As for Speed, he was dismissed from STR just as I took up an interest in F1. It disappointed me a great deal that the only American on the grid was pushed out of the sport, and far too soon according to many of my friends with more F1 experience. He’s currently enjoying the stock car life here in the US, and I think JPM fits into the same catagory- they find NASCAR and the like more relaxing and less stressful than the F1 life. I woulden’t bet on seeing any of them back in F1 anytime soon.

    With only 20 cars on the grid, and with many teams developing their own talent in the form of Hamilton/Vettel/etc.. it may be tough for many of these guys to get another shot.

  27. Andy – I don’t recall Albers having much trouble beating Monteiro at Spyker, or whatever they were called that year. Was rather shown up by Sutil though.

  28. I think Sato deserves another shot, but if one more team goes, you/we may end up with 27 cars on the grid. 9 teams each fielding 3 cars?
    That would be interesting.

  29. How about seeing Black Jack Villeneuve back in F1?
    As long as he doesn’t sing, that is ;)

  30. An excellent list and a few wonderful obsservations.

    How about two drivers that probably will never get a shot but would be such fun (and interesting) to see try???

    Tony Stewart – can just flat out drive anything on wheels and be quick.

    Jeff Gordon – legendary car control by NASCAR standards. Also pretty good turning left AND right.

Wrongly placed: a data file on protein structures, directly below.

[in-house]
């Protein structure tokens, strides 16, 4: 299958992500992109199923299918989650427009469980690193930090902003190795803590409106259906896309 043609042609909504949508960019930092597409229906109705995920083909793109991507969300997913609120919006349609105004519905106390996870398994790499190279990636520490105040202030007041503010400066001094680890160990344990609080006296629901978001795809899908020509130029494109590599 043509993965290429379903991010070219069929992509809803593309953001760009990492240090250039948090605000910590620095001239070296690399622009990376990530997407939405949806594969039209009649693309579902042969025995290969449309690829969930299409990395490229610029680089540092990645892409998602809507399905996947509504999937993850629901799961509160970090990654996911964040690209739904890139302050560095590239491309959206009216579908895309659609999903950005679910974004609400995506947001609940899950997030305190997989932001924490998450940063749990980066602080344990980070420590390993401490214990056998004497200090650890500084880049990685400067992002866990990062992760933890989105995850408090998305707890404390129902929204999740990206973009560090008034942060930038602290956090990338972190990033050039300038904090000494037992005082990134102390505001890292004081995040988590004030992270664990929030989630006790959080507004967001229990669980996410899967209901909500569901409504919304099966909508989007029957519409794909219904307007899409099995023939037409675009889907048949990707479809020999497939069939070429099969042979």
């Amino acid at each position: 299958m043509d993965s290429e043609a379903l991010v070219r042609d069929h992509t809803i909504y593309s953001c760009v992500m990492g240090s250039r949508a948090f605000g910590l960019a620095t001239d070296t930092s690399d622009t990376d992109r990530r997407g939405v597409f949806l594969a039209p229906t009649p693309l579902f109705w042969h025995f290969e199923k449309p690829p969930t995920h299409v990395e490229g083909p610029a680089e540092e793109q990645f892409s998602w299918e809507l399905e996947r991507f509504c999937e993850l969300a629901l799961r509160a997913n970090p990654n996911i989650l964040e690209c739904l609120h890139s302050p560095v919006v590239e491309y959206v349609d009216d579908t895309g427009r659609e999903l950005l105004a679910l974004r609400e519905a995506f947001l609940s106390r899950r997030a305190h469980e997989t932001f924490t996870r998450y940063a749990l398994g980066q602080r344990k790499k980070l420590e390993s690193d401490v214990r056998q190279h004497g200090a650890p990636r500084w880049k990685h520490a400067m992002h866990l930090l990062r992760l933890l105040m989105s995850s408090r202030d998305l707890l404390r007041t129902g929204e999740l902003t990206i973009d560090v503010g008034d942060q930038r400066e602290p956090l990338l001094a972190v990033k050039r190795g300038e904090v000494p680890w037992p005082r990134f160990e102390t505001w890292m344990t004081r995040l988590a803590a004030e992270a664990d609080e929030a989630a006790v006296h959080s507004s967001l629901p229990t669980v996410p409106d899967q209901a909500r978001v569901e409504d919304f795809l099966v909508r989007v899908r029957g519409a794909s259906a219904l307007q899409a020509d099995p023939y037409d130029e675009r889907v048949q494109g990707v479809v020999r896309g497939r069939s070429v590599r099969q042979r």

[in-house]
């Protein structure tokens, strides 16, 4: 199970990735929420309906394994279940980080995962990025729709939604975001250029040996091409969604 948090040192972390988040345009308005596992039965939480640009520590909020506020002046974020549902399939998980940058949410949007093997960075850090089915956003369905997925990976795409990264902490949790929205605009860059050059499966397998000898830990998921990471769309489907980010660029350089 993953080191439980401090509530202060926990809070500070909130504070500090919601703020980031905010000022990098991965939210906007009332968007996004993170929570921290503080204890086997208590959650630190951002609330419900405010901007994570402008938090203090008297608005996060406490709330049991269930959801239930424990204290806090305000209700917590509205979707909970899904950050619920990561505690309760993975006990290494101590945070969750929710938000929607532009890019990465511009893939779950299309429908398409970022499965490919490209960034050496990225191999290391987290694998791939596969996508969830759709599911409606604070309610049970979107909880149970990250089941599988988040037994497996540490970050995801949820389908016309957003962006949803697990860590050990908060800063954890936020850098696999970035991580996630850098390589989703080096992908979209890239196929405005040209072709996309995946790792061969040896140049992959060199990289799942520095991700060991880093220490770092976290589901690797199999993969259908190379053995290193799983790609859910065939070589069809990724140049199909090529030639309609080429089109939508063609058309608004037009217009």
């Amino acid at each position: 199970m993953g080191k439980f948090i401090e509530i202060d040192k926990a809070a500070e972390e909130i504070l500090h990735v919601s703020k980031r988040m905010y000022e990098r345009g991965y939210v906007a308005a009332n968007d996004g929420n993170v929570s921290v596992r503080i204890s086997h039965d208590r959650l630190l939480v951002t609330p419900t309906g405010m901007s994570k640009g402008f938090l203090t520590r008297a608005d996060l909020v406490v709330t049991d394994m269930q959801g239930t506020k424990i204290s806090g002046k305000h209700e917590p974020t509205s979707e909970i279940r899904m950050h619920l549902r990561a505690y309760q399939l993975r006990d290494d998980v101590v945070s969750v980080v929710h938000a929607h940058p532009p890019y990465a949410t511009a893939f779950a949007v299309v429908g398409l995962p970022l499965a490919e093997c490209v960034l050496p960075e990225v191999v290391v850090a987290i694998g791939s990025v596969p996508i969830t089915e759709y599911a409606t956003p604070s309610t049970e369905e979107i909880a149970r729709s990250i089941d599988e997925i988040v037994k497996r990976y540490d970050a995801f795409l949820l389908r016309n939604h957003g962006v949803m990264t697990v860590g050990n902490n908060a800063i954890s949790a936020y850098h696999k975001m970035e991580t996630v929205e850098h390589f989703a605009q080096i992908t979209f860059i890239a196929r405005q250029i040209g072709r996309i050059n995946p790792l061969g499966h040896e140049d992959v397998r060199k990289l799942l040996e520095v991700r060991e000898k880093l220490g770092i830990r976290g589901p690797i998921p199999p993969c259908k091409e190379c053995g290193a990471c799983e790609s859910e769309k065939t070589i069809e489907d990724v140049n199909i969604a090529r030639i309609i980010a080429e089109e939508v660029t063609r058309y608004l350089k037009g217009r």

I’m not saying these guys would be running at even near mid pack or anything, but I would love to see how their skills translate to F1

  31. Do miss JPM…
    remember how he toy around with michael schumacher..??
    he do bring some entertainment to the sport..

  32. Of the list, I honestly believe Davidson and Liuzzi will find the way back to F1.

    Justin Wilson may stay in Indy if he adapts to ovals and the sport actually begins to grow, otherwise I think he might have his age against him as well. Same goes for Montagny if I’m remembering right.

    I agree strongly that Sato, Yamamoto, and Albers are definitely finished, and it’s too bad; they seemed to be nice guys, but the results just weren’t there for them.

    Villenueve is finshed because he wants to be finished.

    Somebody tell Vince T that Jeff Gordon tested already, I think he just doesn’t want the F1 lifestyle.

  33. Good stuff Vince T! Tony Stewart dose indeed have the natural gift of speed, but I believe his fitness standards are a bit below F1 driver spec, so I don’t know if he’d want to make the commitment. Gordon is a much more realistic chance- he did jump in JPM’s Williams a few years back at Indy for a few laps, but I don’t think he’ll leave the relaxed NASCAR life for a shot at F1.

    While I don’t see any of these guys making a move, I know Kyle Busch is planning to test in F1

  34. Sorry for hitting the send key too early… Kyle Busch is planning to test for Toyota in the off-season, and at 23, he’s got time to build a championship career in NASCAR before perhaps trying his luck in F1. Still, I don’t know how much winning on the ovals of NASCAR would give him in a pursuit of an F1 seat.

  35. “Tony Stewart dose indeed have the natural gift of speed, but I believe his fitness standards are a bit below F1 driver spec”

    HA!!! I just saw him on SPEED this morning…you are right on with that one!